Donald Trump with Nazi swastika GIF – a screenshot from a Voice of America reporter's personal but publicly accessible Facebook page.

During the 2016 presidential election campaign, one of VOA reporters posted a meme of Donald Trump with a Nazi swastika over his head on a personal but publicly viewed Facebook page. Another personal Facebook post by a VOA reporter referred to Trump as F*ckface Von Clownstick.” The Voice of America also posted online a foreign language video in which Donald Trump was called “punk,” “dog,” “pig,” “con,” “buls**t artist,” “mutt,” “idiot,” “fool,” “bozo,” and “blatantly stupid.” without attaching a rebuttal or a response of any kind. The video, which violated the VOA Charter, was eventually removed, but some of the anti-Trump personal Facebook posts by VOA reporters can still be seen online.

Broadcasting Board of Governors CEO John F. Lansing insisted, however, in an interview with NPR that the Voice of America employees have the “greatest respect for the President.”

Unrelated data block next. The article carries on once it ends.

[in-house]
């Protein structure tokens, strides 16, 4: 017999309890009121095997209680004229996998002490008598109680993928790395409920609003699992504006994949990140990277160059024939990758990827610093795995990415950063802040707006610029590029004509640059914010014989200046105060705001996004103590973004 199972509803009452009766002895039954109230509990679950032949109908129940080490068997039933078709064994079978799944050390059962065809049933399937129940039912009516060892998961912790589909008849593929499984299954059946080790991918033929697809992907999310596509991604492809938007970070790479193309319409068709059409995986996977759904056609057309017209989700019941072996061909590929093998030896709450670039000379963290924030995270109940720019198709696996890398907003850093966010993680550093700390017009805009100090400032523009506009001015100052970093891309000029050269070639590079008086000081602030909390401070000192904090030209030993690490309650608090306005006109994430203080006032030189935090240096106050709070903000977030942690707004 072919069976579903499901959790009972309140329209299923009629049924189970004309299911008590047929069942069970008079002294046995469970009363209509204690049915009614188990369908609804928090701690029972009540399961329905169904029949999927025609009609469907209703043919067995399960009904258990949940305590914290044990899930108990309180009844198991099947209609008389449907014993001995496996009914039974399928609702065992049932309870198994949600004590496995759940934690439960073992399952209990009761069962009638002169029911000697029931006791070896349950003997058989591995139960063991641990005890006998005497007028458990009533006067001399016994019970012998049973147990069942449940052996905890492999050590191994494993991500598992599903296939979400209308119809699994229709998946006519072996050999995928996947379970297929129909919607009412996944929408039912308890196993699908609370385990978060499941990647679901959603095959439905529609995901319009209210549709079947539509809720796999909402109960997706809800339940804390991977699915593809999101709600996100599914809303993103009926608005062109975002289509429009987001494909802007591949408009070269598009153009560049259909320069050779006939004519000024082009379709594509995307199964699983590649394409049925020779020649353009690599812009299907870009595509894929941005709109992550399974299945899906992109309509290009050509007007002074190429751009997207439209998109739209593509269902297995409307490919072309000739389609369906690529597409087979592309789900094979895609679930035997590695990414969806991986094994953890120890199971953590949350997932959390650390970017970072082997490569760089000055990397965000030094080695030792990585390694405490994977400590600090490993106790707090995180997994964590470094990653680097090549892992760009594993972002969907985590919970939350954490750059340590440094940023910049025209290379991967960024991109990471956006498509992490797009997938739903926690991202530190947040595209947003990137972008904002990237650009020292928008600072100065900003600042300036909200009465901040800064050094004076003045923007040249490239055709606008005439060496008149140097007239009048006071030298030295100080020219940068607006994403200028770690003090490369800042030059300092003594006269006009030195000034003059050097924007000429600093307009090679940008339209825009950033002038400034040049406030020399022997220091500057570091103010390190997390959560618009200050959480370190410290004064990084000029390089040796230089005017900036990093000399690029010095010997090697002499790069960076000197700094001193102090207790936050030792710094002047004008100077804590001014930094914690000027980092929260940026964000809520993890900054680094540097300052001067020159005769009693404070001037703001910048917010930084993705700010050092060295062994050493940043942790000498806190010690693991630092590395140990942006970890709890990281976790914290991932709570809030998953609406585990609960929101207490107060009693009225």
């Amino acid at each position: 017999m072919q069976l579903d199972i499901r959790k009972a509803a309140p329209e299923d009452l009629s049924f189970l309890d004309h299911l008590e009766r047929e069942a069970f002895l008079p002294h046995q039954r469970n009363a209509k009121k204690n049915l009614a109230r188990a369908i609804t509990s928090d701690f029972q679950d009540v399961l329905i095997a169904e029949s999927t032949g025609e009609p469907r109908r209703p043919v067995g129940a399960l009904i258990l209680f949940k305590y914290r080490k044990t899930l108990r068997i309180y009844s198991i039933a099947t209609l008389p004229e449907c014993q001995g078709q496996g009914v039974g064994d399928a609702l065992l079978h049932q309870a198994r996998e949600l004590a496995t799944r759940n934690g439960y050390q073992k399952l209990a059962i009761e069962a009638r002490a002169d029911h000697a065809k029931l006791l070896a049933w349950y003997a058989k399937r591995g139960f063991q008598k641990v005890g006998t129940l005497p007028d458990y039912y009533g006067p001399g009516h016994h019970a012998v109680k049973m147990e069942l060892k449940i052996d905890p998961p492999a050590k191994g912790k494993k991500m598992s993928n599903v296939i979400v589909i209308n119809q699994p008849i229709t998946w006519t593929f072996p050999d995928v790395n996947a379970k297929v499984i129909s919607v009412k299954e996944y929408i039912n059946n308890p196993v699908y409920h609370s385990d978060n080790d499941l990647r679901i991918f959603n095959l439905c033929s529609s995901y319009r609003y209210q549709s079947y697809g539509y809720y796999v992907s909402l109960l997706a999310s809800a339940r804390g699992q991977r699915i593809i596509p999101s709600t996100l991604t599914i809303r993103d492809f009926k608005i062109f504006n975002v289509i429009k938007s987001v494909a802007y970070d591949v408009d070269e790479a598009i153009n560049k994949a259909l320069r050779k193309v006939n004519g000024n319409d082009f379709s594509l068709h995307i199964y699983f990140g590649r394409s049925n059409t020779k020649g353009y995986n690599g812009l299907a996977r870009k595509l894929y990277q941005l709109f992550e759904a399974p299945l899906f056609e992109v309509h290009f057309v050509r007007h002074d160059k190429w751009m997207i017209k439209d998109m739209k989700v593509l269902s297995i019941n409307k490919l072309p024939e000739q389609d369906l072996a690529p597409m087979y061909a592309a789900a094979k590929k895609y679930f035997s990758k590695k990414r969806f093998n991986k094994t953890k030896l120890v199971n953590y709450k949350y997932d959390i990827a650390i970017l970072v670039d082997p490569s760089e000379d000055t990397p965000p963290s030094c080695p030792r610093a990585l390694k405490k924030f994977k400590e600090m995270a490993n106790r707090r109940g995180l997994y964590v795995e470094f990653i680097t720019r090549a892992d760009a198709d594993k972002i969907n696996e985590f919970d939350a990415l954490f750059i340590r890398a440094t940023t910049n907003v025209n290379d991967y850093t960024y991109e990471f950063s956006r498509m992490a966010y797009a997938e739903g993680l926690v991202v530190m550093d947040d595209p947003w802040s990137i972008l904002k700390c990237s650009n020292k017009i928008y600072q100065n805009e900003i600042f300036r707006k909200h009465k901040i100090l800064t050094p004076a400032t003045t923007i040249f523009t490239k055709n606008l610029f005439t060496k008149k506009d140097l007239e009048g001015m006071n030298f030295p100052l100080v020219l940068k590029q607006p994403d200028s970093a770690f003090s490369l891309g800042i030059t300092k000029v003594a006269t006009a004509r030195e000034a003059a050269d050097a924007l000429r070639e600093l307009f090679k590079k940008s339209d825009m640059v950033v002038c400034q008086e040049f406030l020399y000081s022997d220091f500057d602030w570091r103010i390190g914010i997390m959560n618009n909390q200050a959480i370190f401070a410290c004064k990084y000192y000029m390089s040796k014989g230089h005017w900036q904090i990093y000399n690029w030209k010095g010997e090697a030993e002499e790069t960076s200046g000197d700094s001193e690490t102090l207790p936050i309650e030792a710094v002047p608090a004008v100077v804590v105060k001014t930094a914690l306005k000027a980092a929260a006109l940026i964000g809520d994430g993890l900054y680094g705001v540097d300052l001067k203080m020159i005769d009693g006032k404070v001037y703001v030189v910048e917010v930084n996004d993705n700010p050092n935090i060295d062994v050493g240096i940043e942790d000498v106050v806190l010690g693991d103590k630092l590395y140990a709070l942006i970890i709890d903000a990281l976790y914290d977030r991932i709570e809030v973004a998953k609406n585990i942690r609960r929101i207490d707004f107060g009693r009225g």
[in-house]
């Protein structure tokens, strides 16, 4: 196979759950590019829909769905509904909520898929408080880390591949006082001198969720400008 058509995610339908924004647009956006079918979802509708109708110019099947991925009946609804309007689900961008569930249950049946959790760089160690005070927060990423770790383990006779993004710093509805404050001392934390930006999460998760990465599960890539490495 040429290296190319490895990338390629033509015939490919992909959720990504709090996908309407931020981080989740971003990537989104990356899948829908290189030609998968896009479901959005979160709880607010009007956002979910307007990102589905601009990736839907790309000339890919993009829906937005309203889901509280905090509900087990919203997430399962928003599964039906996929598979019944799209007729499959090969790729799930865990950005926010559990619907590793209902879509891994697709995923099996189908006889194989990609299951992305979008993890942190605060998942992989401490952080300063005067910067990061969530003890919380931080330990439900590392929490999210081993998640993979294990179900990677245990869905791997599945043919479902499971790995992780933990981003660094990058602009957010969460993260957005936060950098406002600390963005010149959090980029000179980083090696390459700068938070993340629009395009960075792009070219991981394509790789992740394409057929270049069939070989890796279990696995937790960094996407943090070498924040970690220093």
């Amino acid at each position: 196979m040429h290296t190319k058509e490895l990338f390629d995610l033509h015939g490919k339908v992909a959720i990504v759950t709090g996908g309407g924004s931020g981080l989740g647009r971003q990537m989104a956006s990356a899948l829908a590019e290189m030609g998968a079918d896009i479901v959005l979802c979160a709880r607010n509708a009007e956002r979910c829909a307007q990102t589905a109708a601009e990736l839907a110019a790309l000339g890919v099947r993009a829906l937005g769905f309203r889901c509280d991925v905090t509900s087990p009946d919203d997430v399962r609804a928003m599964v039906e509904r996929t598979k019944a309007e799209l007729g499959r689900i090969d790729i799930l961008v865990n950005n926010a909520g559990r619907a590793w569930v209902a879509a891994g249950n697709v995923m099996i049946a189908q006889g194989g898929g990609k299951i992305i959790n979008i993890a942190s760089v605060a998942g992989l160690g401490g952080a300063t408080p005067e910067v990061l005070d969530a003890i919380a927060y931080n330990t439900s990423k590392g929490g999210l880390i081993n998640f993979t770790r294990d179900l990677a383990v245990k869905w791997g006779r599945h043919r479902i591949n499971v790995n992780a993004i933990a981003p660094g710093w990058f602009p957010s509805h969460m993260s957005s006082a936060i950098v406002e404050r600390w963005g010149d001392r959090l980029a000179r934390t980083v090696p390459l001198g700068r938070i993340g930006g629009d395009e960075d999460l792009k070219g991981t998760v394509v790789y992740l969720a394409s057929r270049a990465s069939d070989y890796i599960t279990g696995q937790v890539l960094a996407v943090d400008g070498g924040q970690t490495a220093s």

We repost full text of Voice of America (VOA) news report “‘Antifa’ Protesters United by Extreme Protest Tactics.”





‘Antifa’ Protesters United by Extreme Protest Tactics

August 19, 2017 5:47 AM

VOA News

[AP Photo Not Reposted]  
Howard University students pause at the site where Heather Heyer was killed by a car in Charlottesville, Virginia, Aug. 18, 2017. About fifty Howard University students visited the site where Heyer died while protesting a white nationalist rally on Aug. 12, 2017.

It’s pronounced AN-ti-fa — short for anti-fascists — and it is arguably either a violent far-left militia or a group of human rights activists so dedicated they will risk life and limb to protect democracy.
Their participation in the Charlottesville protest last Saturday may have been behind President Donald Trump’s assertion that “many sides” contributed to the violence that left three people dead.
“We condemn in the strongest possible terms this egregious display of hatred, bigotry, and violence on many sides,” Trump said at a press conference hours after the violence occurred. “On many sides,” he repeated.